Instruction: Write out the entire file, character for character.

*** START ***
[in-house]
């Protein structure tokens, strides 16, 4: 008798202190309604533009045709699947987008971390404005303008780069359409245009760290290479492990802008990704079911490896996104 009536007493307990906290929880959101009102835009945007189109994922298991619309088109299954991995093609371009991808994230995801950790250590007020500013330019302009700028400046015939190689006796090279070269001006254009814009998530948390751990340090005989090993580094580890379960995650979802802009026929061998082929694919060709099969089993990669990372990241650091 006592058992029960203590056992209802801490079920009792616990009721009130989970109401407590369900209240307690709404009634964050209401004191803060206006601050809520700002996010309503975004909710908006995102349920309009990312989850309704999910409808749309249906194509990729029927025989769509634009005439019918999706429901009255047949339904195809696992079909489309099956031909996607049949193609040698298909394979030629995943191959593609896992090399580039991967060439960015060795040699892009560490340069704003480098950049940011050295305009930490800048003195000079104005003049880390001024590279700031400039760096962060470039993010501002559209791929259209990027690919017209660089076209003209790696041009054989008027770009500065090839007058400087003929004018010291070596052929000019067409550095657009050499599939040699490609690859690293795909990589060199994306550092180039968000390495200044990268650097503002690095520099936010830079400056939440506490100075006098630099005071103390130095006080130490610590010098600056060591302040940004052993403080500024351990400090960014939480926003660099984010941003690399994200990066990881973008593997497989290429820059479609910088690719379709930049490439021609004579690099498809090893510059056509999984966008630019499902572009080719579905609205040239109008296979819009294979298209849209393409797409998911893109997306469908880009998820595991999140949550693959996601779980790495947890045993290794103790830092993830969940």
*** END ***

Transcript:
[in-house]
């Protein structure tokens, strides 16, 4: 008798202190309604533009045709699947987008971390404005303008780069359409245009760290290479492990802008990704079911490896996104 009536007493307990906290929880959101009102835009945007189109994922298991619309088109299954991995093609371009991808994230995801950790250590007020500013330019302009700028400046015939190689006796090279070269001006254009814009998530948390751990340090005989090993580094580890379960995650979802802009026929061998082929694919060709099969089993990669990372990241650091 006592058992029960203590056992209802801490079920009792616990009721009130989970109401407590369900209240307690709404009634964050209401004191803060206006601050809520700002996010309503975004909710908006995102349920309009990312989850309704999910409808749309249906194509990729029927025989769509634009005439019918999706429901009255047949339904195809696992079909489309099956031909996607049949193609040698298909394979030629995943191959593609896992090399580039991967060439960015060795040699892009560490340069704003480098950049940011050295305009930490800048003195000079104005003049880390001024590279700031400039760096962060470039993010501002559209791929259209990027690919017209660089076209003209790696041009054989008027770009500065090839007058400087003929004018010291070596052929000019067409550095657009050499599939040699490609690859690293795909990589060199994306550092180039968000390495200044990268650097503002690095520099936010830079400056939440506490100075006098630099005071103390130095006080130490610590010098600056060591302040940004052993403080500024351990400090960014939480926003660099984010941003690399994200990066990881973008593997497989290429820059479609910088690719379709930049490439021609004579690099498809090893510059056509999984966008630019499902572009080719579905609205040239109008296979819009294979298209849209393409797409998911893109997306469908880009998820595991999140949550693959996601779980790495947890045993290794103790830092993830969940």